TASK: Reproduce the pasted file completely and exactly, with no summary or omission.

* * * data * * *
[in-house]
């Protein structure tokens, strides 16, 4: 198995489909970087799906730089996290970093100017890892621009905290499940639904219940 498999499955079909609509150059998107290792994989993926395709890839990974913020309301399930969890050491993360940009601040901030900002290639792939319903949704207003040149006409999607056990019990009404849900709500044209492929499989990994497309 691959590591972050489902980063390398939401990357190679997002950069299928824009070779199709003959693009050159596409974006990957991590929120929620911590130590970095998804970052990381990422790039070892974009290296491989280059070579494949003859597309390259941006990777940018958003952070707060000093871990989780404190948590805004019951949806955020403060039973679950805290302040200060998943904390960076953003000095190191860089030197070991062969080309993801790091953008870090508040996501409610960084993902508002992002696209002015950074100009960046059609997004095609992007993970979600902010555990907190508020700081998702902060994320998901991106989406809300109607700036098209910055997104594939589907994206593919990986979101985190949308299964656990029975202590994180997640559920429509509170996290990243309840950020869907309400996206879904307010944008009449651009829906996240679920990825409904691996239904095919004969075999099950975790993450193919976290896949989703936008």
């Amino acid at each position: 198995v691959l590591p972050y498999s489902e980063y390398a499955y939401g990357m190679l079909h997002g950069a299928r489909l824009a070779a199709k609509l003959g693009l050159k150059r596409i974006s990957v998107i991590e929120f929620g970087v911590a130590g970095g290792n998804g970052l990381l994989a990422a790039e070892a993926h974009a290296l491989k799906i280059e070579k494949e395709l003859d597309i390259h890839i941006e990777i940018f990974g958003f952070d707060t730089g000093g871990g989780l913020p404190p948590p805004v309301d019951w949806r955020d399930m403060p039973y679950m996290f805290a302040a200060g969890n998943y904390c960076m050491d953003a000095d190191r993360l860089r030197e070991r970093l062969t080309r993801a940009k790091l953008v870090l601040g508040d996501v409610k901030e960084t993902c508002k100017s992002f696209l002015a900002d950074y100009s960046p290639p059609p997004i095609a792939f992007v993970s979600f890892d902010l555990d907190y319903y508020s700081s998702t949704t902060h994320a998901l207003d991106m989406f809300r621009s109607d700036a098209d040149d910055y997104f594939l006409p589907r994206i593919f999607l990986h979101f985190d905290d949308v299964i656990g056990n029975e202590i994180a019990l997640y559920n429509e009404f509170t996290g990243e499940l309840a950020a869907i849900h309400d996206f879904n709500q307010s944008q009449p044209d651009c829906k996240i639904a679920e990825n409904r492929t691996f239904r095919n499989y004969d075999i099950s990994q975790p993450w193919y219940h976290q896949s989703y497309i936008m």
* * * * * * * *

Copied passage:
[in-house]
């Protein structure tokens, strides 16, 4: 198995489909970087799906730089996290970093100017890892621009905290499940639904219940 498999499955079909609509150059998107290792994989993926395709890839990974913020309301399930969890050491993360940009601040901030900002290639792939319903949704207003040149006409999607056990019990009404849900709500044209492929499989990994497309 691959590591972050489902980063390398939401990357190679997002950069299928824009070779199709003959693009050159596409974006990957991590929120929620911590130590970095998804970052990381990422790039070892974009290296491989280059070579494949003859597309390259941006990777940018958003952070707060000093871990989780404190948590805004019951949806955020403060039973679950805290302040200060998943904390960076953003000095190191860089030197070991062969080309993801790091953008870090508040996501409610960084993902508002992002696209002015950074100009960046059609997004095609992007993970979600902010555990907190508020700081998702902060994320998901991106989406809300109607700036098209910055997104594939589907994206593919990986979101985190949308299964656990029975202590994180997640559920429509509170996290990243309840950020869907309400996206879904307010944008009449651009829906996240679920990825409904691996239904095919004969075999099950975790993450193919976290896949989703936008």
């Amino acid at each position: 198995v691959l590591p972050y498999s489902e980063y390398a499955y939401g990357m190679l079909h997002g950069a299928r489909l824009a070779a199709k609509l003959g693009l050159k150059r596409i974006s990957v998107i991590e929120f929620g970087v911590a130590g970095g290792n998804g970052l990381l994989a990422a790039e070892a993926h974009a290296l491989k799906i280059e070579k494949e395709l003859d597309i390259h890839i941006e990777i940018f990974g958003f952070d707060t730089g000093g871990g989780l913020p404190p948590p805004v309301d019951w949806r955020d399930m403060p039973y679950m996290f805290a302040a200060g969890n998943y904390c960076m050491d953003a000095d190191r993360l860089r030197e070991r970093l062969t080309r993801a940009k790091l953008v870090l601040g508040d996501v409610k901030e960084t993902c508002k100017s992002f696209l002015a900002d950074y100009s960046p290639p059609p997004i095609a792939f992007v993970s979600f890892d902010l555990d907190y319903y508020s700081s998702t949704t902060h994320a998901l207003d991106m989406f809300r621009s109607d700036a098209d040149d910055y997104f594939l006409p589907r994206i593919f999607l990986h979101f985190d905290d949308v299964i656990g056990n029975e202590i994180a019990l997640y559920n429509e009404f509170t996290g990243e499940l309840a950020a869907i849900h309400d996206f879904n709500q307010s944008q009449p044209d651009c829906k996240i639904a679920e990825n409904r492929t691996f239904r095919n499989y004969d075999i099950s990994q975790p993450w193919y219940h976290q896949s989703y497309i936008m």